Sept. 19 (Bloomberg) -- Paddy Power Plc, Ireland’s biggest bookmaker, will grow its online U.K. betting business faster than competitors in an expanding market, Chief Executive Officer Patrick Kennedy said.
“I’d back us to grow at 15 percent to 20 percent a year, and continue to take share of a growing market” in sales terms during the next three years, Kennedy said in an interview last week at the company’s head office in Dublin. The overall online U.K. market will probably grow at 10 percent to 15 percent a year, he said, adding that Paddy Power isn’t looking at buying online rivals in the U.K.
Paddy Power’s bet on online gambling and its expansion into markets outside of Ireland are allowing it to boost profit, even as its home market struggles to exit three years of economic contraction. The Dublin-based company’s investment in mobile technology is putting it “ahead of the pack” in taking smartphone and tablet gamblers, Kennedy said.
Paddy Power shares climbed 4.7 percent to 38.79 euros on Sept. 16. The stock has gained 26 percent this year, giving the company a market value of 1.9 billion euros ($2.6 billion).
The company was the first bookmaker in Apple Inc.’s online application store for the iPhone or iPad and is producing a new “feature-rich” product for tablets, Kennedy said.
The company controls about 30 percent of mobile betting in the U.K., according to its own figures. In July about 37 percent of Paddy Power’s online customers transacted with the bookmaker by mobile device, and that figure will exceed 50 percent “quite soon,” Kennedy said.
“Our brand is becoming truly mass market in the U.K.,” Kennedy said. Buying other online betting businesses in the U.K. to expand “doesn’t make a lot of sense” for the company as it would end up acquiring existing customers, he said.
‘Cheeky and Fun’
Paddy Power’s image in the U.K. is “cheeky and fun,” according to Kennedy. The bookmaker’s advertising campaign with Imogen Thomas, a contestant on the “Big Brother” television program linked with Premier League soccer player Ryan Giggs, received a lot of publicity, he said.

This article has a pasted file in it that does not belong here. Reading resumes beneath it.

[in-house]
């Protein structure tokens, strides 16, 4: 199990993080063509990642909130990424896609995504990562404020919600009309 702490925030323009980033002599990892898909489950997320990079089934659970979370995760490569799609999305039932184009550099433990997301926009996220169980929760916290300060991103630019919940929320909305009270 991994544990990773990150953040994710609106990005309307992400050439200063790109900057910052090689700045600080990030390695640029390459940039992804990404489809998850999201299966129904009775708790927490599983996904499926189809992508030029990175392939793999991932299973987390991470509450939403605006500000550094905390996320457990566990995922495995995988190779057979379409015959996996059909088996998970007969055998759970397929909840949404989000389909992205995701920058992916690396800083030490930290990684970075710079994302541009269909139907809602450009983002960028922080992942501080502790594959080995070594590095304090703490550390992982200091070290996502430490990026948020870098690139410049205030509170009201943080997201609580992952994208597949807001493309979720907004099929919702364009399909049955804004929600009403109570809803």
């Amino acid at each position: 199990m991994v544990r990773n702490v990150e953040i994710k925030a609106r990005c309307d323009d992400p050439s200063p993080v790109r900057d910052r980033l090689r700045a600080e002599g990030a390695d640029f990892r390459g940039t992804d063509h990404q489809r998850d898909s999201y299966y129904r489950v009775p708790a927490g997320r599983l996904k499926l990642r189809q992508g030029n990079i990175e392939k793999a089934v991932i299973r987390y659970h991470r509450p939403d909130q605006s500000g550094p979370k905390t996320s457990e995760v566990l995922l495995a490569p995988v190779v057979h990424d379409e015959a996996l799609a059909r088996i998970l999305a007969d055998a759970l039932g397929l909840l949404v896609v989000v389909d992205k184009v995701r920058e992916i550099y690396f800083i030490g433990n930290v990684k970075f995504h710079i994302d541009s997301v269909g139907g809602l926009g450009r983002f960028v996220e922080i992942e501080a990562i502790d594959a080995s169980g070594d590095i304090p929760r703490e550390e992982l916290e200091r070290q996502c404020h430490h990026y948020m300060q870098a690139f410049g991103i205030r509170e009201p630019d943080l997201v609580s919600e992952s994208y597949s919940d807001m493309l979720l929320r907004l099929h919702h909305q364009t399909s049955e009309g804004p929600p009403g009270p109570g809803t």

Paddy Power has about 12 percent to 15 percent of the U.K. online betting market, according to an August presentation by the company. Paddy Power grew its overall online customers at an average rate of 40 percent a year during the last six years, while the average for William Hill Plc, Ladbrokes Plc and Rank Group Plc is 14 percent, Kennedy said.
“As new competitors come into the online market, Paddy Power will have to fight a little harder,” said Geetanjali Sharma, an analyst with Espirito Santo, who has a “hold’ recommendation on the stock. “William Hill is definitely putting on a more aggressive fight in the online space.”
Paddy Power earned 81 percent of operating profit from online operations in the first half, increasing its active online customers in the U.K. by 58 percent in the same period.
That helped boost first-half profit 9.6 percent to 47.4 million euros, even after the company said it received a “right bashing” at the Cheltenham horse-racing festival, where Irish jockeys had a record number of wins.
The Irish market, where Paddy Power, generates about 25 percent of its profit continues to look “pretty challenging,” Kennedy said, with the average size of bet staked in the first half falling to 17 euros from 22 euros three or four years ago.
“That is just people cutting their cloth to different economic circumstances,” he said.
Paddy Power, which took full control of Australia’s Sportsbet in March, also expects to grow its market share in the country, according to Kennedy. The Australian online market should grow by more than 10 percent a year for the next three years, with Paddy Power surpassing that, he said.
“There is still truckloads of opportunity for Paddy Power in the U.K. and Australia,” said Gavin Kelleher, a Dublin-based gaming analyst with Goodbody Stockbrokers. “Paddy Power is always improving its customer acquisition and retention, remaining ahead of its competitors, so I think they will continue to take market share.”
Paddy Power is continuing to “review” developments in the U.S., where online gambling transactions are illegal, Kennedy said. William Hill, the U.K.’s largest bookmaker by market value, this year agreed to buy three Nevada sports-betting companies as it positions itself for possible legalization elsewhere in the U.S.
“I think poker will be the first market that opens up, and poker will open up in the states either in certain large states or overall,” Kennedy said. “I think that is an opportunity for us but I think the big opportunity would be if sports betting opened up.”
Legalization of online gambling in the U.S., particularly sports betting, is a “contentious” issue, according to Goodbody’s Kelleher. With legislation at a Federal and state level still under consideration, not following rivals there isn’t “a bad thing” for Paddy Power, he said.
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